Hazardous Materials is a short film that looks at anxiety completely visually, without spoken dialogue, in an effort to convey something of the main character’s perspective on the world. Nora has trouble talking to anyone, and is scraping by day to day avoiding contact with people, while Rachel, a well meaning co-worker, wants to bring her out of her shell. When Rachel invites Nora to a house party – how will Nora react? The short has had considerable success at screenings so far, including a UK Premiere for World Mental Health Day and showings at 5 festivals/competitions to date.

Galway-based director Brian O’Brien has directed a number of shorts, but Hazardous Materials marks an impressive step forward for the developing director. Film In Dublin spoke to Brian for the direct line on his work.

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A Quiet Place was a stunning debut from John Krasinski, showing that the horror genre has the scope to be emotionally-intelligent when handled properly. The film follows Lee Abbott (played by John Krasinski), Evelyn Abbott (Emily Blunt) and their children, who are struggling to navigate a world overrun by violent aliens who are attracted by any level of noise. The only way to stay safe is to stay silent. Not an easy feat with young children in tow.

For a film built around silence to have such masterful foley is truly impressive; the distinctive clicks the aliens emit send your skin crawling. In limiting shots of the aliens head-on and teasing with glimpses and low angles instead, Krasinski creates and maintains a strong sense of dread which carries the film during its less eventful moments.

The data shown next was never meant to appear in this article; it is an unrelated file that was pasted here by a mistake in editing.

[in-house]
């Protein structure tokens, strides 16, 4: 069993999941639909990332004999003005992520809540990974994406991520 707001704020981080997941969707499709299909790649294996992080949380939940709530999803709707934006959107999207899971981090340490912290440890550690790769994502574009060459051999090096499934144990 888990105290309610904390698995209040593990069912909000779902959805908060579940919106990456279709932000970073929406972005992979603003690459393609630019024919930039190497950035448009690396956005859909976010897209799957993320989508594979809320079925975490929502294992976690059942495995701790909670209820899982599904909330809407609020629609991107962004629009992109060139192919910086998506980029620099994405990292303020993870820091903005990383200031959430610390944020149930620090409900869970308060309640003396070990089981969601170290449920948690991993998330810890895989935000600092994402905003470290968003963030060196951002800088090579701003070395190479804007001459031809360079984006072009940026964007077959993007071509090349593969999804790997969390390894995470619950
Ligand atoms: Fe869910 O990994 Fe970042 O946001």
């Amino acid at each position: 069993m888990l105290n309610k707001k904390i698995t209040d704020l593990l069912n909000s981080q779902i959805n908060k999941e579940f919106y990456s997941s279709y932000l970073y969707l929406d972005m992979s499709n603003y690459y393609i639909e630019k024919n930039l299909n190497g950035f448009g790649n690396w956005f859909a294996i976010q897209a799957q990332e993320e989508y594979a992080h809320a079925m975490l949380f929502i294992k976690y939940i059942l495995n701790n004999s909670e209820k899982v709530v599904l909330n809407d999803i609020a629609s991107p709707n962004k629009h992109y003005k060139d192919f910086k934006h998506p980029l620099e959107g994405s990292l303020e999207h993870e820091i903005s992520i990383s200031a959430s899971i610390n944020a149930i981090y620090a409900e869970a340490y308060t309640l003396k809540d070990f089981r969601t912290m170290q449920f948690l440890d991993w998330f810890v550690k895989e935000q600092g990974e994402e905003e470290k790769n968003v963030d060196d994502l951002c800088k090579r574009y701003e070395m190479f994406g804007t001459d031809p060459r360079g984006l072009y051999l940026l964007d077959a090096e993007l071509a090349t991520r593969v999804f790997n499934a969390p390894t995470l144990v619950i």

But what earns A Quiet Place a space on the best of 2018 list is its successful suturing of the audience into the mindset of its characters. Our fear is borne from what’s at stake for them, not jump scares or gore. We’re on edge because Lee is scared for his little girl, who can’t hear and is therefore the most at risk of making noise. We’re on edge because Evelyn is pregnant and that baby is bound to cry when it’s born.

When a film becomes an award season juggernaut in the way that The Shape of Water did, racking up 87 wins from 243 nominations at a variety of ceremonies, the front-runner sweeping home on the way to Oscar wins that included Best Picture and Best Director, it’s becomes enveloped forever into that context, forever on a pedestal, conversations around it forever centered on which wins it did or didn’t deserve, if it being the most successful film from those who created it makes it the best one, and whether or not its that most useless word in film criticism, “overrated”. Discussing the merits of The Shape of Water is even more difficult than most examples of those discourse victims, as it’s not only the Homecoming King of 2017/2018 Awards Season, it’s also forever the Fish Fucking Movie.